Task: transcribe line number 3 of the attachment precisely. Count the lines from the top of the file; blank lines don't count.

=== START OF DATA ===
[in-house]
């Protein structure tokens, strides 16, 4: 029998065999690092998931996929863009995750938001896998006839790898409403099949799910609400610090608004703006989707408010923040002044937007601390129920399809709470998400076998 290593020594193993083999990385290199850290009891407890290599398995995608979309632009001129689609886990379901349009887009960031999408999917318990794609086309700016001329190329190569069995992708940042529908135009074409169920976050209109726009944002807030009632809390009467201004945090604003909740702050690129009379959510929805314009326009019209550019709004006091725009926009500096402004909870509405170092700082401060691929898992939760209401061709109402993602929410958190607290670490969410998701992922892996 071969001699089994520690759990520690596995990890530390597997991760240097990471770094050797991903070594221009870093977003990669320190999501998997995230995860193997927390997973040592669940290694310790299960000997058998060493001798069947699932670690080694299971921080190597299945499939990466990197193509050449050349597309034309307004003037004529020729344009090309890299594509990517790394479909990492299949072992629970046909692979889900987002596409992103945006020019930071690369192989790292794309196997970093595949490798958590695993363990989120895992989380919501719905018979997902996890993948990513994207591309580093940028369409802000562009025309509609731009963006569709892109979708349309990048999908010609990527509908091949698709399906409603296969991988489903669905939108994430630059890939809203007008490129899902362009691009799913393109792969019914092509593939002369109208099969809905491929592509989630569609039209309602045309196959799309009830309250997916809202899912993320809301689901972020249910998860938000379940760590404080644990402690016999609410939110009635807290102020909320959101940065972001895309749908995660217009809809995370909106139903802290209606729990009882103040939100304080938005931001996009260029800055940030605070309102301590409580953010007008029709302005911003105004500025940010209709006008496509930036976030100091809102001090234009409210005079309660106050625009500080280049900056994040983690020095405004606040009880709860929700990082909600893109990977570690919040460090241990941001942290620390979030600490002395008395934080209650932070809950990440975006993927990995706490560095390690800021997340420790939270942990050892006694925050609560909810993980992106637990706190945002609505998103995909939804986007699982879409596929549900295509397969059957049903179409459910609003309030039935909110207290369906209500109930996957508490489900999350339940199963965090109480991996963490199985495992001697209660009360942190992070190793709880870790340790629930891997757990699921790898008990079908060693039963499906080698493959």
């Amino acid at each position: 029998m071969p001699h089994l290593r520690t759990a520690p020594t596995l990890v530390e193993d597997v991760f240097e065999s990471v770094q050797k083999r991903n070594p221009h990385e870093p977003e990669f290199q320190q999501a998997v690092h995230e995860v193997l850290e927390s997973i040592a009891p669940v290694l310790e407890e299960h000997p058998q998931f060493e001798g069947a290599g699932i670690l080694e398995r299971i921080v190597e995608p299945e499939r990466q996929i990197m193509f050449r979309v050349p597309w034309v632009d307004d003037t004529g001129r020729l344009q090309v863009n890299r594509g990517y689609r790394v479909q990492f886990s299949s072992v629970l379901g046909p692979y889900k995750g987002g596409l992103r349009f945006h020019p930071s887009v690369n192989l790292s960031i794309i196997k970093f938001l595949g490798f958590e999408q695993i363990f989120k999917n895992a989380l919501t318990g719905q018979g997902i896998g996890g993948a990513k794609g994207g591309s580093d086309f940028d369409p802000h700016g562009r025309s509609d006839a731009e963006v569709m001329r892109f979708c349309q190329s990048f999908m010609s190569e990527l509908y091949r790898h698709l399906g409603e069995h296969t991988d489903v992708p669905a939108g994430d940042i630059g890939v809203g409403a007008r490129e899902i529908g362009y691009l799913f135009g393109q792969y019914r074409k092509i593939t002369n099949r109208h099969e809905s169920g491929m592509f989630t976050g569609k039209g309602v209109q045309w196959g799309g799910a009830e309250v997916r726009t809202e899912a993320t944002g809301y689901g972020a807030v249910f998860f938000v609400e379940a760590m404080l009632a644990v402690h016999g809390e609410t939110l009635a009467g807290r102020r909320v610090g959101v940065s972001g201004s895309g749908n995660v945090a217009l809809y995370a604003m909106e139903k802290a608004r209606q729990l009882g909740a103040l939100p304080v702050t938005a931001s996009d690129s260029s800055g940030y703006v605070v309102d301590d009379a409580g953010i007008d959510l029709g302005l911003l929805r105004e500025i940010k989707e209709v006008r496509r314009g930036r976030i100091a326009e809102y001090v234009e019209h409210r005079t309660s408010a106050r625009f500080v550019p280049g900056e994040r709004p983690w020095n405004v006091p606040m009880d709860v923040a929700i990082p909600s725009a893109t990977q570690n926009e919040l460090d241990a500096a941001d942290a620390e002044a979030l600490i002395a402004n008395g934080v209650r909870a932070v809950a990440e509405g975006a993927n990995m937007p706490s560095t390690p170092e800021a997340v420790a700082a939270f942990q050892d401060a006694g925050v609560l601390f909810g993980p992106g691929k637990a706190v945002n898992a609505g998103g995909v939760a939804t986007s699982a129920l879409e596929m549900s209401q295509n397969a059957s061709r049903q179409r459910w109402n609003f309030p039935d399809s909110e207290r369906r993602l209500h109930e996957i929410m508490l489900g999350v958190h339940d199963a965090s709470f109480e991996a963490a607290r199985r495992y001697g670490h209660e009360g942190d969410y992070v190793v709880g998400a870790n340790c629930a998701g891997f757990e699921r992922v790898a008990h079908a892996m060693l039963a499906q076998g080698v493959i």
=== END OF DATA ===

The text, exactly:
């Amino acid at each position: 029998m071969p001699h089994l290593r520690t759990a520690p020594t596995l990890v530390e193993d597997v991760f240097e065999s990471v770094q050797k083999r991903n070594p221009h990385e870093p977003e990669f290199q320190q999501a998997v690092h995230e995860v193997l850290e927390s997973i040592a009891p669940v290694l310790e407890e299960h000997p058998q998931f060493e001798g069947a290599g699932i670690l080694e398995r299971i921080v190597e995608p299945e499939r990466q996929i990197m193509f050449r979309v050349p597309w034309v632009d307004d003037t004529g001129r020729l344009q090309v863009n890299r594509g990517y689609r790394v479909q990492f886990s299949s072992v629970l379901g046909p692979y889900k995750g987002g596409l992103r349009f945006h020019p930071s887009v690369n192989l790292s960031i794309i196997k970093f938001l595949g490798f958590e999408q695993i363990f989120k999917n895992a989380l919501t318990g719905q018979g997902i896998g996890g993948a990513k794609g994207g591309s580093d086309f940028d369409p802000h700016g562009r025309s509609d006839a731009e963006v569709m001329r892109f979708c349309q190329s990048f999908m010609s190569e990527l509908y091949r790898h698709l399906g409603e069995h296969t991988d489903v992708p669905a939108g994430d940042i630059g890939v809203g409403a007008r490129e899902i529908g362009y691009l799913f135009g393109q792969y019914r074409k092509i593939t002369n099949r109208h099969e809905s169920g491929m592509f989630t976050g569609k039209g309602v209109q045309w196959g799309g799910a009830e309250v997916r726009t809202e899912a993320t944002g809301y689901g972020a807030v249910f998860f938000v609400e379940a760590m404080l009632a644990v402690h016999g809390e609410t939110l009635a009467g807290r102020r909320v610090g959101v940065s972001g201004s895309g749908n995660v945090a217009l809809y995370a604003m909106e139903k802290a608004r209606q729990l009882g909740a103040l939100p304080v702050t938005a931001s996009d690129s260029s800055g940030y703006v605070v309102d301590d009379a409580g953010i007008d959510l029709g302005l911003l929805r105004e500025i940010k989707e209709v006008r496509r314009g930036r976030i100091a326009e809102y001090v234009e019209h409210r005079t309660s408010a106050r625009f500080v550019p280049g900056e994040r709004p983690w020095n405004v006091p606040m009880d709860v923040a929700i990082p909600s725009a893109t990977q570690n926009e919040l460090d241990a500096a941001d942290a620390e002044a979030l600490i002395a402004n008395g934080v209650r909870a932070v809950a990440e509405g975006a993927n990995m937007p706490s560095t390690p170092e800021a997340v420790a700082a939270f942990q050892d401060a006694g925050v609560l601390f909810g993980p992106g691929k637990a706190v945002n898992a609505g998103g995909v939760a939804t986007s699982a129920l879409e596929m549900s209401q295509n397969a059957s061709r049903q179409r459910w109402n609003f309030p039935d399809s909110e207290r369906r993602l209500h109930e996957i929410m508490l489900g999350v958190h339940d199963a965090s709470f109480e991996a963490a607290r199985r495992y001697g670490h209660e009360g942190d969410y992070v190793v709880g998400a870790n340790c629930a998701g891997f757990e699921r992922v790898a008990h079908a892996m060693l039963a499906q076998g080698v493959i």